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Creating a good brandable domain name will take a bit of work, and a lot of creativity. The best brandable domain names are ones that are unique words, but which are connected to the website’s purpose in some way. Think of Flickr.com, for example – it’s a play on the flicker of light that’s essential to photography. Or Zune.com, which is a play on the word ‘tune’.
Compound words – like YouTube – are a great strategy for creating a brandable domain name. You’ll need to draw up a couple of lists of words related to your brand, then get to work pairing them until you find something that works.
Suffixes – another popular way of creating a brandable domain name is to add a suffix to an existing noun. Think of Friendster.com, for example. Because this has been quite a popular way of creating brandable domain names over the past number of years, you might have to get creative with the suffix that you choose, especially if the noun you’re using is a common one. Google ‘list of English suffixes’ and get creative!
Your last choice is to just make up your own word! It worked for Etsy.com, and it could for you, too. This last choice will take quite a bit of imaginative, blue-sky thinking but it does mean that your brand domain name will be totally unique.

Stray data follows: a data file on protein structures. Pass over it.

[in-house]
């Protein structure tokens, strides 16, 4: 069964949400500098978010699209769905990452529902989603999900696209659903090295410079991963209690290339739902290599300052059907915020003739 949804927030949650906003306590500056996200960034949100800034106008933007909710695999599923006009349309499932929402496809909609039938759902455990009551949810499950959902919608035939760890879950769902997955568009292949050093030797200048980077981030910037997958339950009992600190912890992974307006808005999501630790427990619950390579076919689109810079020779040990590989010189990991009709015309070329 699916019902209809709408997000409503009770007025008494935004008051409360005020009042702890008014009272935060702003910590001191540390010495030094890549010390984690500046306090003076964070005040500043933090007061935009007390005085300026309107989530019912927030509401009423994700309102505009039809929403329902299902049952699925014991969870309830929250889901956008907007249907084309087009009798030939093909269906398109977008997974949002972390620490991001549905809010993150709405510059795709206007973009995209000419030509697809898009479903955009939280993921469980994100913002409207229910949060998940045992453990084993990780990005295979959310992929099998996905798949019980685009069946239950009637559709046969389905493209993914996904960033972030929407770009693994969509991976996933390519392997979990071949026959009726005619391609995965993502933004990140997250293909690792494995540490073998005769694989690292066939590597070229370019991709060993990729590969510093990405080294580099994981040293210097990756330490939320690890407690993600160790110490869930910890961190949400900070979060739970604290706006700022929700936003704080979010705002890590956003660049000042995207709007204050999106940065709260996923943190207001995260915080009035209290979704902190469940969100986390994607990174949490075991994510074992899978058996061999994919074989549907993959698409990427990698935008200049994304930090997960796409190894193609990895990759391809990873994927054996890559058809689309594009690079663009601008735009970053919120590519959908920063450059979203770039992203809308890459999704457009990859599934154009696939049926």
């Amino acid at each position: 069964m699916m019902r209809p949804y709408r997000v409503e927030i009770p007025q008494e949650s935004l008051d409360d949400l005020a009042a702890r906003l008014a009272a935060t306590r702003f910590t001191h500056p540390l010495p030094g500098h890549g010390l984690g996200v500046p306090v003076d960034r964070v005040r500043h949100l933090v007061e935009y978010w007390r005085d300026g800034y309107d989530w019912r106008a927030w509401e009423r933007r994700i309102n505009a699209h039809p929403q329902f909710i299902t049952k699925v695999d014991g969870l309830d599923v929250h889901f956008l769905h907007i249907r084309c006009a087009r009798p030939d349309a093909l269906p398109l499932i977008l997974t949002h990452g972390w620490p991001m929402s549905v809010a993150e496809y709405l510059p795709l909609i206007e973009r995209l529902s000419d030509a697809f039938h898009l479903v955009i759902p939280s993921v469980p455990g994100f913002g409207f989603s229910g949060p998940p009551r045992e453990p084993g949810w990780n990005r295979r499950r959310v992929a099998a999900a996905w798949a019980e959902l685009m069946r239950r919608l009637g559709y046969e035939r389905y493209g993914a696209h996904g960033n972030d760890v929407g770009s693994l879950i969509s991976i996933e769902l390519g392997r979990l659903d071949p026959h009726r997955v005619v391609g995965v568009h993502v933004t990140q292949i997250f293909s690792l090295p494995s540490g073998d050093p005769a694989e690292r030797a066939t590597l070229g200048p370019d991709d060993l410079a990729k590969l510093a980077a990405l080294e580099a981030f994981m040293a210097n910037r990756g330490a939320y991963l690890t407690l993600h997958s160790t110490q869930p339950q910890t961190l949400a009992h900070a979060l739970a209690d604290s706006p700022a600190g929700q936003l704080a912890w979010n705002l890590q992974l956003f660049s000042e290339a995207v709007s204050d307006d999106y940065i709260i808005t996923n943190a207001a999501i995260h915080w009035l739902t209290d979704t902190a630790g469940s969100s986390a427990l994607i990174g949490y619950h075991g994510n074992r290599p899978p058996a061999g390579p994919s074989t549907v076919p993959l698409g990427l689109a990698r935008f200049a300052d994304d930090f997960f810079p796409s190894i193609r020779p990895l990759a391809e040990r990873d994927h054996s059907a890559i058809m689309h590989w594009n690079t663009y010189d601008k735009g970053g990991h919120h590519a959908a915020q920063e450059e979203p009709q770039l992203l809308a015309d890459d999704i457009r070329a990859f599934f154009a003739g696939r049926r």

Bear in mind when creating your brandable domain name that it should sound good, and trip easily off the tongue. A name like Syncplicity, for example, is awkward to say and to spell, as is something like Sclipo (both now defunct websites). If you’re going for a domain name that evokes your business in some way, make sure it is indeed evocative – the name of the now-defunct website Fairtilizer.com, for example, would lead a casual browser to think it sold some kind of fertilizer; in reality it was a music website!
If you’ve been looking online for tips on creating the perfect domain name, you’ve probably come across a variation of the following list. A good domain name should be:
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